**Monday: **Teacher professional day

**Tuesday: **Went over the AP problems from Friday. That took all class. Homework was to continue with whatever problems haven’t been finished, feel free to read!

**Wednesday: **Went over solving stoichiometry problems with only volumes of gases. The big idea is that because a given volume has the same number of particles (moles) at a given P and T, you can treat volumes like moles in stoichiometry problems as long as the pressure and temperature stay the same. (This is for volume to volume problems only.) Next we went over 5.27 and 5.28 from your homework. You talked about it in groups and then we went over a couple of the tricky ideas. 1) the mass of the molecules doesn’t matter when it comes to pressure because the pressure depends only on the # of particles, not their identity. Even heavier gases would have the same pressure (assuming same T and V). If they are at the same temperature, they will have the same energy and therefore will hit the sides with the same amount of force. This leads us to the second tricky idea 2) the mass does affect speed of the molecules. Molecules or atoms at the same temperature have the same kinetic energy (temperature is a measure of kinetic energy). So, since KE = 1/2mv^2, where m = mass and v = velocity or speed, if 2 molecules have the same energy but one has a larger mass, it must have a smaller speed in order to have the same energy. The 3rd tricky idea had to do with surface area. It seems as though molecules in a shape with more surface area would collide with the surface more often and that might make you think the pressure is higher, but Pressure = Force / Area, so the increase in force from additional collisions is balanced by the increase in surface area. We did a few more practice problems involving proportions. We reviewed which variables were inversely and which were directly proportional and also some mole fraction / Dalton’s law problems.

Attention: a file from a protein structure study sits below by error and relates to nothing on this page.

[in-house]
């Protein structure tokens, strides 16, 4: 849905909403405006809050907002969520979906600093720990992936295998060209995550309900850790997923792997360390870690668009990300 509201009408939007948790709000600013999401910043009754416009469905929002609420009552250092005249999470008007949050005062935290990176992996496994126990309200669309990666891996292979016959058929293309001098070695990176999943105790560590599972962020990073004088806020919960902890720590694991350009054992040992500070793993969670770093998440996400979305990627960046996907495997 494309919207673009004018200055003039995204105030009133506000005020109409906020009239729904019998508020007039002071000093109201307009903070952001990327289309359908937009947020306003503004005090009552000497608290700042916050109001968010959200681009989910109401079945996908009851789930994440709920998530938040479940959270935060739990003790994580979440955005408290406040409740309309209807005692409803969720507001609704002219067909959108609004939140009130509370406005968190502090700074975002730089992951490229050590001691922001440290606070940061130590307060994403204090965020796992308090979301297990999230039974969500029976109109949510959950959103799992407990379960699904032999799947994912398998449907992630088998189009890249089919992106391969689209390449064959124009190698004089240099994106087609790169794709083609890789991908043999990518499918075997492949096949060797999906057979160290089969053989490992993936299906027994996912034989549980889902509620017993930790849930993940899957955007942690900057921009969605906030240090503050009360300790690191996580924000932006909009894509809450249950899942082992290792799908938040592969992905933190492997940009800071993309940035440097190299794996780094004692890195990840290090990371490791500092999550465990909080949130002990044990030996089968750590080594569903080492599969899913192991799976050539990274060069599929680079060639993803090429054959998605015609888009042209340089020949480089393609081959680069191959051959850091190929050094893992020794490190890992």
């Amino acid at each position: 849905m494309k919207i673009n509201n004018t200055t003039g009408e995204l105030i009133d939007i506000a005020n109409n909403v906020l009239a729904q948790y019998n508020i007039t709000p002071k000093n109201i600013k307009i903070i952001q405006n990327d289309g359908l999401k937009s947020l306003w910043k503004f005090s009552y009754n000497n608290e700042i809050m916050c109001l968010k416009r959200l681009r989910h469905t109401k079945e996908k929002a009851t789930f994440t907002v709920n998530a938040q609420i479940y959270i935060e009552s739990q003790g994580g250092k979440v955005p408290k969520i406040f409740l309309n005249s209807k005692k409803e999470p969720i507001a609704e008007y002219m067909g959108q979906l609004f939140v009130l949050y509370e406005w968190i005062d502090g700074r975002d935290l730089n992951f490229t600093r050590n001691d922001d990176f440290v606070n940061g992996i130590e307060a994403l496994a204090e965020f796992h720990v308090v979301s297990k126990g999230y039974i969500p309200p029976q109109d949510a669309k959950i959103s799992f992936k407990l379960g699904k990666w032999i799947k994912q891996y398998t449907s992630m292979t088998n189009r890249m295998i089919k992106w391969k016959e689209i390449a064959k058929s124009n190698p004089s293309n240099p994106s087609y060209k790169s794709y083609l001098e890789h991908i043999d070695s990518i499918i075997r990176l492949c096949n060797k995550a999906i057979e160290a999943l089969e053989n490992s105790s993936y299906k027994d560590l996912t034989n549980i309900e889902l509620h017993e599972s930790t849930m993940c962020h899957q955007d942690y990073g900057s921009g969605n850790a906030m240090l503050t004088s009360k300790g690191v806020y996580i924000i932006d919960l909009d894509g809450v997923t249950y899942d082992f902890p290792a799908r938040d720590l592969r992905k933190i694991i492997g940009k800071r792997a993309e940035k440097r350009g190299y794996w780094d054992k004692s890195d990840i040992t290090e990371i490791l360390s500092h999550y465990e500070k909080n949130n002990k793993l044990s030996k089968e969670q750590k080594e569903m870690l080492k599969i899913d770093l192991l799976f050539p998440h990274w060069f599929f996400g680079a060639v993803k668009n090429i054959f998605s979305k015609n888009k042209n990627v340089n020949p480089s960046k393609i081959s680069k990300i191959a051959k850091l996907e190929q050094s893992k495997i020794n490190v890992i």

During the second half of class we went over the Dumas method for determining in the molar mass of a volatile gas. This included a discussion of how to think about error analysis when writing your conclusions. We ended with a problem that mixed the Dumas method with empirical and molecular formula.

HW: Finish all your homework!

**Thursday: **Do PhET simulation for gases. Goal is to collect data that shows pressure and volume have an inverse relationship. Include design 1 items from checklist, collect quantitative and qualitative data, graph data and include a discussion that justifies your claim that pressure and volume have an inverse relationship. A second goal is to collect data that shows how absolute zero is derived. You should include items from Design 1 on checklist as well as quantitative and qualitative data (do not measure absolute zero diretly) + a graph showing how you use it to get absolute zero. Your graph need to have the temperature in celsius.

**Friday: **Today we worked on the rest of the AP problems. Some of you worked on a study guide instead. Homework to be collected is all textbook problems and AP Free response problems.